I've been riding to work year round here in the desert for about five and a half years. One question I get, over and over, usually asked with a mix of awe and disbelief, is "Don't you get hot?"
I'm lucky because I seem to be physiologically well-suited to cope with heat. I know some folks just get sick after a long time in the heat and would probably keel over if they tried riding through the heat I ride through.
That said, I try not to be the stupid macho guy. Exposure kills people.
So, here are a few tips and tricks for riding through a Phoenix summer.
Maintain a good attitude. I know this is really hard. I hate the cold and fight against it instead of accepting it and getting on with whatever I need to do. And I know some people fight against the heat the same way. If you can just accept that you're going to be hot, and be OK with that, it's a lot easier to deal with the heat. Hey, some folks pay good money to sit in a sauna, right?
Try not to ride when it's really hot. I leave for work around 6:00 a.m. because the temperature rises significantly as soon as the sun comes up. I do my best to stay indoors, or at least in shady areas, during the hottest part of the day. I don't ride in the early afternoon unless I absolutely can't avoid it.
Cover up. You know what cowboys wear? Boots, jeans, a long-sleeved shirt, gloves and a broad hat. Bedouins wear long robes and head coverings. Staying covered up serves two purposes.
First, it keeps the sun off of you. The sun is ridiculously intense here and anything left exposed in the sun, including you, will heat up very quickly. You can get sunburned in a very short time, even if you tan easily. Sunburn reduces your body's ability to cool itself.
Second, staying covered keeps your sweat from evaporating. Between the wind and the lack of humidity, it's possible you won't even notice you're sweating because your perspiration evaporates so quickly. Staying covered up slows down evaporation, which means your sweat can do it's job.
So don't be one of those dummies out there in shorts and a t-shirt.
Wear cotton. The desert during the summer months is the one place where cotton is actually a good fabric to wear outdoors. It stays wet, and keeps you cool. That would be bad in the winter, but it's a very nice thing indeed in the heat of summer. (Incidentally, synthetic underwear that wicks moisture away from your skin is just about the best thing ever when you're spending a lot of time on a hot motorcycle.)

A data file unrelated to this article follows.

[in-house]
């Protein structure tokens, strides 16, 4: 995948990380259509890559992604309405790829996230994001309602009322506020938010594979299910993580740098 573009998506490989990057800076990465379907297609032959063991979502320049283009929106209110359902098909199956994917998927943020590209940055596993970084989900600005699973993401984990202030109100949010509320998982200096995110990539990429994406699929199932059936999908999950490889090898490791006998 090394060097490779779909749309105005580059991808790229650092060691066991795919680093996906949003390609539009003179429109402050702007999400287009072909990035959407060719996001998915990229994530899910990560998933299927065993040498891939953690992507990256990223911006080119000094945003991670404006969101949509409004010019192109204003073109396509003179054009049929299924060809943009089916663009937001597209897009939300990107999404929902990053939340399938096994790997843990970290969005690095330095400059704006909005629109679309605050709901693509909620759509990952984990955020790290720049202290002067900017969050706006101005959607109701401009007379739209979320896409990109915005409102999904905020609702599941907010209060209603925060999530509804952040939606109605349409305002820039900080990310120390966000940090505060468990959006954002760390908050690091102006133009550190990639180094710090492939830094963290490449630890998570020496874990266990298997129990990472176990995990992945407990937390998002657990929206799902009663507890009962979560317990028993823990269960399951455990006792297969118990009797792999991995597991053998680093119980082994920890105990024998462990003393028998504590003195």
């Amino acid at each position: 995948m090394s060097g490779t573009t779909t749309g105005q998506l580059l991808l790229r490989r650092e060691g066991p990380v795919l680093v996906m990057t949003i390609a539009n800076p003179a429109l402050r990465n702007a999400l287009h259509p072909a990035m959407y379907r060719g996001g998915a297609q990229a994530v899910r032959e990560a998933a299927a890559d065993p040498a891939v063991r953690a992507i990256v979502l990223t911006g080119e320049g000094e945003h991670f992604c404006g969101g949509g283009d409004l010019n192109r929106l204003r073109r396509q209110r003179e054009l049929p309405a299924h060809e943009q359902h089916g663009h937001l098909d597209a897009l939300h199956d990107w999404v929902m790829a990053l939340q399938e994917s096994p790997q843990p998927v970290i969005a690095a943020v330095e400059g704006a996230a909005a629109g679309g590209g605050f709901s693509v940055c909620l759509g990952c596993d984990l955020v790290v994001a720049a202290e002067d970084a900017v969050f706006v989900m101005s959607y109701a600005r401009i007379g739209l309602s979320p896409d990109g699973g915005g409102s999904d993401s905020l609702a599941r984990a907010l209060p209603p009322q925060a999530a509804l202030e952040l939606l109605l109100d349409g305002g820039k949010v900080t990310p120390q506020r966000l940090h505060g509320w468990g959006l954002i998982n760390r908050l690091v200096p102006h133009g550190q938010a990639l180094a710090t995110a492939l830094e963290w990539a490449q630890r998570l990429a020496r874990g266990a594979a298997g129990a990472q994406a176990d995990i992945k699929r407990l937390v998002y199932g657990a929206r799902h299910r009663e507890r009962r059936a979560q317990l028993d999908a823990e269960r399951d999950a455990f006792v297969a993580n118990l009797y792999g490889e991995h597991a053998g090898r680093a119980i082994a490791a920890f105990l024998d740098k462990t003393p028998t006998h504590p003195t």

I have heard that wetting a bandanna and tying it around your neck will help you stay cool. I haven't tried this yet, but I'm going to. I have also heard that soaking your t-shirt in water and wearing it while riding is almost heavenly.
Stay hydrated. It's extremely easy to become dehydrated in the desert. Drink tons of water. Drink enough water to "piss clear." When you think "Man, I don't want to drink any more water," have some water. If you feel thirsty, you're already dehydrated. If you're riding a long ways, stop every hour and have a bunch of water and a salty snack like peanuts or pretzels.
The pavement in summer around here can reach 150 degrees Fahrenheit. That's hot enough to give you a third degree burn. Scary, huh? You're more or less riding around over a hot stove. You are going to sweat quarts of water. Keep drinking.
Also, carry water with you. Should you break down or otherwise end up stranded, you're going to need it, and water is scarce in the desert.
Keep your bike maintained. Once again, you're riding around over a hot stove. Extreme conditions are hard on mechanical things. Watch your tire pressure and tire condition. Blowouts suck. Check your oil and coolant levels regularly. Overheating also sucks.
Ride every day. Getting somewhat acclimated makes a huge difference in your comfort level. If you've been living in air-conditioned comfort all summer, and decide to go for a ride at 1:00 in the afternoon in August, you're going to have a miserable time. On the other hand, if you ride in the heat every day, well, riding at the hottest time of day in August is still going to suck, but it won't be nearly as traumatic if you're somewhat used to heat.
I have no doubt there are some things I'm forgetting, but I think this will get you on your way to surviving a desert summer on your motorcycle.